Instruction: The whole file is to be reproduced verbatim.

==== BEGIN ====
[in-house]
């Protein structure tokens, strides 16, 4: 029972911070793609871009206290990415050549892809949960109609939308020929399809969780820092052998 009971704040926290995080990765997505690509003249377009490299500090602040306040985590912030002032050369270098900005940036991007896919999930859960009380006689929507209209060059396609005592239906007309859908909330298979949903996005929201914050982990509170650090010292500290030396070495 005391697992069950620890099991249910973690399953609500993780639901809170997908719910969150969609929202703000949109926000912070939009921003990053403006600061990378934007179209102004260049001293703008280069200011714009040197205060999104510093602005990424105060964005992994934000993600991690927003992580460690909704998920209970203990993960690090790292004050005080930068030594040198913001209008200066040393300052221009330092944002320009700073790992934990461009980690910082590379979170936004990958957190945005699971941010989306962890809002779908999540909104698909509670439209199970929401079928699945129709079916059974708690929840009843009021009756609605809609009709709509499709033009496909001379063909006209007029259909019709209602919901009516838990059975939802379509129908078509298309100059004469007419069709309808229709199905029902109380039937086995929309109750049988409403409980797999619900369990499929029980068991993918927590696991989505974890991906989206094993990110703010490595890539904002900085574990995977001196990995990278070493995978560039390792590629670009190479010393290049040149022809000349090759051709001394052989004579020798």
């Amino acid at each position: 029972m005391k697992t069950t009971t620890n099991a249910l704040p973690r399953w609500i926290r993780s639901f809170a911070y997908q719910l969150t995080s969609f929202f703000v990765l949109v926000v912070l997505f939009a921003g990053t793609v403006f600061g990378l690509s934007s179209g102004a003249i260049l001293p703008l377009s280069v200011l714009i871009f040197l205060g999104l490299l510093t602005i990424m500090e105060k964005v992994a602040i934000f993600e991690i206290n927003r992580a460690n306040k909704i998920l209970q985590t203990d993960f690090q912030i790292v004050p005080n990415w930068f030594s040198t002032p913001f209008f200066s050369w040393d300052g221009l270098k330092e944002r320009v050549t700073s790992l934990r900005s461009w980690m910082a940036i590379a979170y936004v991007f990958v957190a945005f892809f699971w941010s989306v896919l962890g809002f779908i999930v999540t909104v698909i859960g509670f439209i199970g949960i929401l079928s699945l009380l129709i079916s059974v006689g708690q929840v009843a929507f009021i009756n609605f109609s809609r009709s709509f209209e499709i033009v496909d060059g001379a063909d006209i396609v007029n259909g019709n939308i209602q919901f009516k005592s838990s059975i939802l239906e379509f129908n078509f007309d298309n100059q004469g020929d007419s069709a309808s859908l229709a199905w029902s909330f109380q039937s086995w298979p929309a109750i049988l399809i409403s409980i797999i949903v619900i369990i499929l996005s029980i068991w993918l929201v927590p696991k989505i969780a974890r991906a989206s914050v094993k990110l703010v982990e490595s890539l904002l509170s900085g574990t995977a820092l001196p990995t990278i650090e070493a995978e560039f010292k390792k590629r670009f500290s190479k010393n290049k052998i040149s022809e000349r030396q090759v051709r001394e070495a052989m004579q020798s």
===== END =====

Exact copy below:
[in-house]
């Protein structure tokens, strides 16, 4: 029972911070793609871009206290990415050549892809949960109609939308020929399809969780820092052998 009971704040926290995080990765997505690509003249377009490299500090602040306040985590912030002032050369270098900005940036991007896919999930859960009380006689929507209209060059396609005592239906007309859908909330298979949903996005929201914050982990509170650090010292500290030396070495 005391697992069950620890099991249910973690399953609500993780639901809170997908719910969150969609929202703000949109926000912070939009921003990053403006600061990378934007179209102004260049001293703008280069200011714009040197205060999104510093602005990424105060964005992994934000993600991690927003992580460690909704998920209970203990993960690090790292004050005080930068030594040198913001209008200066040393300052221009330092944002320009700073790992934990461009980690910082590379979170936004990958957190945005699971941010989306962890809002779908999540909104698909509670439209199970929401079928699945129709079916059974708690929840009843009021009756609605809609009709709509499709033009496909001379063909006209007029259909019709209602919901009516838990059975939802379509129908078509298309100059004469007419069709309808229709199905029902109380039937086995929309109750049988409403409980797999619900369990499929029980068991993918927590696991989505974890991906989206094993990110703010490595890539904002900085574990995977001196990995990278070493995978560039390792590629670009190479010393290049040149022809000349090759051709001394052989004579020798």
């Amino acid at each position: 029972m005391k697992t069950t009971t620890n099991a249910l704040p973690r399953w609500i926290r993780s639901f809170a911070y997908q719910l969150t995080s969609f929202f703000v990765l949109v926000v912070l997505f939009a921003g990053t793609v403006f600061g990378l690509s934007s179209g102004a003249i260049l001293p703008l377009s280069v200011l714009i871009f040197l205060g999104l490299l510093t602005i990424m500090e105060k964005v992994a602040i934000f993600e991690i206290n927003r992580a460690n306040k909704i998920l209970q985590t203990d993960f690090q912030i790292v004050p005080n990415w930068f030594s040198t002032p913001f209008f200066s050369w040393d300052g221009l270098k330092e944002r320009v050549t700073s790992l934990r900005s461009w980690m910082a940036i590379a979170y936004v991007f990958v957190a945005f892809f699971w941010s989306v896919l962890g809002f779908i999930v999540t909104v698909i859960g509670f439209i199970g949960i929401l079928s699945l009380l129709i079916s059974v006689g708690q929840v009843a929507f009021i009756n609605f109609s809609r009709s709509f209209e499709i033009v496909d060059g001379a063909d006209i396609v007029n259909g019709n939308i209602q919901f009516k005592s838990s059975i939802l239906e379509f129908n078509f007309d298309n100059q004469g020929d007419s069709a309808s859908l229709a199905w029902s909330f109380q039937s086995w298979p929309a109750i049988l399809i409403s409980i797999i949903v619900i369990i499929l996005s029980i068991w993918l929201v927590p696991k989505i969780a974890r991906a989206s914050v094993k990110l703010v982990e490595s890539l904002l509170s900085g574990t995977a820092l001196p990995t990278i650090e070493a995978e560039f010292k390792k590629r670009f500290s190479k010393n290049k052998i040149s022809e000349r030396q090759v051709r001394e070495a052989m004579q020798s």